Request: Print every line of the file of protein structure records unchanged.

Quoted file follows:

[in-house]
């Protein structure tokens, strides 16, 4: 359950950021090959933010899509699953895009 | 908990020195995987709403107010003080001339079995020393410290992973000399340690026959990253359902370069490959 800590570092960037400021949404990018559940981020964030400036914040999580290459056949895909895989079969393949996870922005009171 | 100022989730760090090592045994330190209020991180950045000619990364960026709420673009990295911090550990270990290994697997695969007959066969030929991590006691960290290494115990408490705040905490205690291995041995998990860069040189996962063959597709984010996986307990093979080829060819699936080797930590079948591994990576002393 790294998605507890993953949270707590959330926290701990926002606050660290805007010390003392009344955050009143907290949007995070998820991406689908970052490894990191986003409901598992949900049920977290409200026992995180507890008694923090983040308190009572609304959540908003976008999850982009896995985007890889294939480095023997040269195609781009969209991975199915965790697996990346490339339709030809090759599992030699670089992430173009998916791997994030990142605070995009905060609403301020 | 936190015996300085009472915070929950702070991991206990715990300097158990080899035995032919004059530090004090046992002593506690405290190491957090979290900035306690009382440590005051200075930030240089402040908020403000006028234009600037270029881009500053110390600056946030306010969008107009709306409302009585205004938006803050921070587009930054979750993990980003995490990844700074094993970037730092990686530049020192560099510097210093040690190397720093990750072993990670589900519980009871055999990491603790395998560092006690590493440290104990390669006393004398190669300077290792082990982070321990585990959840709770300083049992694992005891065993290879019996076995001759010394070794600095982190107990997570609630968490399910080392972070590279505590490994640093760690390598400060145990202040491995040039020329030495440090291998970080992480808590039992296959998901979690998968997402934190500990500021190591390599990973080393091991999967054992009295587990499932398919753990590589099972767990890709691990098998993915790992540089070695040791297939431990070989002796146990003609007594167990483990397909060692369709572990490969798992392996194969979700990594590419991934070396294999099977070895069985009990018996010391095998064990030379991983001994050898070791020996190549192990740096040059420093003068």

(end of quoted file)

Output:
[in-house]
């Protein structure tokens, strides 16, 4: 359950950021090959933010899509699953895009 | 908990020195995987709403107010003080001339079995020393410290992973000399340690026959990253359902370069490959 800590570092960037400021949404990018559940981020964030400036914040999580290459056949895909895989079969393949996870922005009171 | 100022989730760090090592045994330190209020991180950045000619990364960026709420673009990295911090550990270990290994697997695969007959066969030929991590006691960290290494115990408490705040905490205690291995041995998990860069040189996962063959597709984010996986307990093979080829060819699936080797930590079948591994990576002393 790294998605507890993953949270707590959330926290701990926002606050660290805007010390003392009344955050009143907290949007995070998820991406689908970052490894990191986003409901598992949900049920977290409200026992995180507890008694923090983040308190009572609304959540908003976008999850982009896995985007890889294939480095023997040269195609781009969209991975199915965790697996990346490339339709030809090759599992030699670089992430173009998916791997994030990142605070995009905060609403301020 | 936190015996300085009472915070929950702070991991206990715990300097158990080899035995032919004059530090004090046992002593506690405290190491957090979290900035306690009382440590005051200075930030240089402040908020403000006028234009600037270029881009500053110390600056946030306010969008107009709306409302009585205004938006803050921070587009930054979750993990980003995490990844700074094993970037730092990686530049020192560099510097210093040690190397720093990750072993990670589900519980009871055999990491603790395998560092006690590493440290104990390669006393004398190669300077290792082990982070321990585990959840709770300083049992694992005891065993290879019996076995001759010394070794600095982190107990997570609630968490399910080392972070590279505590490994640093760690390598400060145990202040491995040039020329030495440090291998970080992480808590039992296959998901979690998968997402934190500990500021190591390599990973080393091991999967054992009295587990499932398919753990590589099972767990890709691990098998993915790992540089070695040791297939431990070989002796146990003609007594167990483990397909060692369709572990490969798992392996194969979700990594590419991934070396294999099977070895069985009990018996010391095998064990030379991983001994050898070791020996190549192990740096040059420093003068």